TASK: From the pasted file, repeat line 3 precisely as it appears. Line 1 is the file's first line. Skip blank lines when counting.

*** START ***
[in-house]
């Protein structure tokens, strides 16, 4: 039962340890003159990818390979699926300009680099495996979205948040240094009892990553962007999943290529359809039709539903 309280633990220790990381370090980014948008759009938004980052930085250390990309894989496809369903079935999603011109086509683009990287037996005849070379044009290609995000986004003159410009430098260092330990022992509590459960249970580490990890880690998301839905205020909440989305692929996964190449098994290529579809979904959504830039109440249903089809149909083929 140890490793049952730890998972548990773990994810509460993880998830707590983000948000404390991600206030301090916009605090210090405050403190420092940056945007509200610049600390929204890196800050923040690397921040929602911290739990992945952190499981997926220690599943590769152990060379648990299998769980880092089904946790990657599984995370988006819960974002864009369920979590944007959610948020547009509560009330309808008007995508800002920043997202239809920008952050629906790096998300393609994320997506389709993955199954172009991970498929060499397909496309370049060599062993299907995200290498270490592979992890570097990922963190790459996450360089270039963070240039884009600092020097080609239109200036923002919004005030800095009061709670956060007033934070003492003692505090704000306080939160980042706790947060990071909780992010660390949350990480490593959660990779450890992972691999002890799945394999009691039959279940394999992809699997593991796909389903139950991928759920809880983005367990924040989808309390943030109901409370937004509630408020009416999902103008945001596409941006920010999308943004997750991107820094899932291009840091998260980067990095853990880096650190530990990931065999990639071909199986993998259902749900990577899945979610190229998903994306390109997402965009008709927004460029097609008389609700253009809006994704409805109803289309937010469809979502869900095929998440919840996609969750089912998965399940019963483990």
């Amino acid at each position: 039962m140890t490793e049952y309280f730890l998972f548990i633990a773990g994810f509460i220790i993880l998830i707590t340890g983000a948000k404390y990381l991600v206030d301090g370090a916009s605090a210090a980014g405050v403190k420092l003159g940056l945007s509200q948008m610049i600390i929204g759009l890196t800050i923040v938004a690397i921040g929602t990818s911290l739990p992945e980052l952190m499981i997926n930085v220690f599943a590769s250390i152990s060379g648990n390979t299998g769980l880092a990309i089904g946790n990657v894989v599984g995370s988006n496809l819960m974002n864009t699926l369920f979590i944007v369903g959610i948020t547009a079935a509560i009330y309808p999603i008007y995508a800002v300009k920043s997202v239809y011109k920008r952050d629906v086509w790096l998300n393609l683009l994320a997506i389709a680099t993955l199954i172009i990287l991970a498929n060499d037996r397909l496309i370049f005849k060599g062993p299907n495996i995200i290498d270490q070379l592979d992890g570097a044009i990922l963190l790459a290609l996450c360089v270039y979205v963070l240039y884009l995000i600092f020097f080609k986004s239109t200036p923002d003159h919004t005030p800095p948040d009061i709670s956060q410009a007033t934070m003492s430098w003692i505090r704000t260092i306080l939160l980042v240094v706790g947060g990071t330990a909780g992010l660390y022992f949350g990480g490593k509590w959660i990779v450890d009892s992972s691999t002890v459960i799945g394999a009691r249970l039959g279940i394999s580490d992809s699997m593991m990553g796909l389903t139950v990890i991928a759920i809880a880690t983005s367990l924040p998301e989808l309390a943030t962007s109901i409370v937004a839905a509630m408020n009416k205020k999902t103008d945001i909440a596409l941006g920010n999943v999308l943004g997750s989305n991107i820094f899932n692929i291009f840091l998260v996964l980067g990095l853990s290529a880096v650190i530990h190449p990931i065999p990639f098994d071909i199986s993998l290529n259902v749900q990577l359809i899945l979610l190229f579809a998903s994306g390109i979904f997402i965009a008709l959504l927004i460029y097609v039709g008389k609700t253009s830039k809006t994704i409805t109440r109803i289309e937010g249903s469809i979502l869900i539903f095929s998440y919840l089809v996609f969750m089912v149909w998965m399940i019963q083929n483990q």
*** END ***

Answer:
């Amino acid at each position: 039962m140890t490793e049952y309280f730890l998972f548990i633990a773990g994810f509460i220790i993880l998830i707590t340890g983000a948000k404390y990381l991600v206030d301090g370090a916009s605090a210090a980014g405050v403190k420092l003159g940056l945007s509200q948008m610049i600390i929204g759009l890196t800050i923040v938004a690397i921040g929602t990818s911290l739990p992945e980052l952190m499981i997926n930085v220690f599943a590769s250390i152990s060379g648990n390979t299998g769980l880092a990309i089904g946790n990657v894989v599984g995370s988006n496809l819960m974002n864009t699926l369920f979590i944007v369903g959610i948020t547009a079935a509560i009330y309808p999603i008007y995508a800002v300009k920043s997202v239809y011109k920008r952050d629906v086509w790096l998300n393609l683009l994320a997506i389709a680099t993955l199954i172009i990287l991970a498929n060499d037996r397909l496309i370049f005849k060599g062993p299907n495996i995200i290498d270490q070379l592979d992890g570097a044009i990922l963190l790459a290609l996450c360089v270039y979205v963070l240039y884009l995000i600092f020097f080609k986004s239109t200036p923002d003159h919004t005030p800095p948040d009061i709670s956060q410009a007033t934070m003492s430098w003692i505090r704000t260092i306080l939160l980042v240094v706790g947060g990071t330990a909780g992010l660390y022992f949350g990480g490593k509590w959660i990779v450890d009892s992972s691999t002890v459960i799945g394999a009691r249970l039959g279940i394999s580490d992809s699997m593991m990553g796909l389903t139950v990890i991928a759920i809880a880690t983005s367990l924040p998301e989808l309390a943030t962007s109901i409370v937004a839905a509630m408020n009416k205020k999902t103008d945001i909440a596409l941006g920010n999943v999308l943004g997750s989305n991107i820094f899932n692929i291009f840091l998260v996964l980067g990095l853990s290529a880096v650190i530990h190449p990931i065999p990639f098994d071909i199986s993998l290529n259902v749900q990577l359809i899945l979610l190229f579809a998903s994306g390109i979904f997402i965009a008709l959504l927004i460029y097609v039709g008389k609700t253009s830039k809006t994704i409805t109440r109803i289309e937010g249903s469809i979502l869900i539903f095929s998440y919840l089809v996609f969750m089912v149909w998965m399940i019963q083929n483990q």